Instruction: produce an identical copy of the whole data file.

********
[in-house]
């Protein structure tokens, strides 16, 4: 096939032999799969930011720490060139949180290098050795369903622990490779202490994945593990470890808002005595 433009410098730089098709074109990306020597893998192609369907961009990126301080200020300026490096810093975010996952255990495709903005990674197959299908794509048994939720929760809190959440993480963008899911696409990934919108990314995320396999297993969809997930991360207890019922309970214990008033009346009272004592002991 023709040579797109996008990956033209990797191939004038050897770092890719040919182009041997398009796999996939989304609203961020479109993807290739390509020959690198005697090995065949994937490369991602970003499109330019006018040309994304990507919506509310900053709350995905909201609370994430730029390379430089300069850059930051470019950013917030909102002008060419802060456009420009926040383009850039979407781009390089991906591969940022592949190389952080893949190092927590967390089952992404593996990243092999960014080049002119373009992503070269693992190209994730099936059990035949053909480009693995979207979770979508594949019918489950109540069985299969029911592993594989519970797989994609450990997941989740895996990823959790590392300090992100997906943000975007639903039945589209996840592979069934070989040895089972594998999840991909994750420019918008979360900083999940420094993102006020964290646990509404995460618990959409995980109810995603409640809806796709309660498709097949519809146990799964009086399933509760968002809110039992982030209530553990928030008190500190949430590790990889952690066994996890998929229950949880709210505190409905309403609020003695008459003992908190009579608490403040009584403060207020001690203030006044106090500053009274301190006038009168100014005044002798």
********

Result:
[in-house]
């Protein structure tokens, strides 16, 4: 096939032999799969930011720490060139949180290098050795369903622990490779202490994945593990470890808002005595 433009410098730089098709074109990306020597893998192609369907961009990126301080200020300026490096810093975010996952255990495709903005990674197959299908794509048994939720929760809190959440993480963008899911696409990934919108990314995320396999297993969809997930991360207890019922309970214990008033009346009272004592002991 023709040579797109996008990956033209990797191939004038050897770092890719040919182009041997398009796999996939989304609203961020479109993807290739390509020959690198005697090995065949994937490369991602970003499109330019006018040309994304990507919506509310900053709350995905909201609370994430730029390379430089300069850059930051470019950013917030909102002008060419802060456009420009926040383009850039979407781009390089991906591969940022592949190389952080893949190092927590967390089952992404593996990243092999960014080049002119373009992503070269693992190209994730099936059990035949053909480009693995979207979770979508594949019918489950109540069985299969029911592993594989519970797989994609450990997941989740895996990823959790590392300090992100997906943000975007639903039945589209996840592979069934070989040895089972594998999840991909994750420019918008979360900083999940420094993102006020964290646990509404995460618990959409995980109810995603409640809806796709309660498709097949519809146990799964009086399933509760968002809110039992982030209530553990928030008190500190949430590790990889952690066994996890998929229950949880709210505190409905309403609020003695008459003992908190009579608490403040009584403060207020001690203030006044106090500053009274301190006038009168100014005044002798």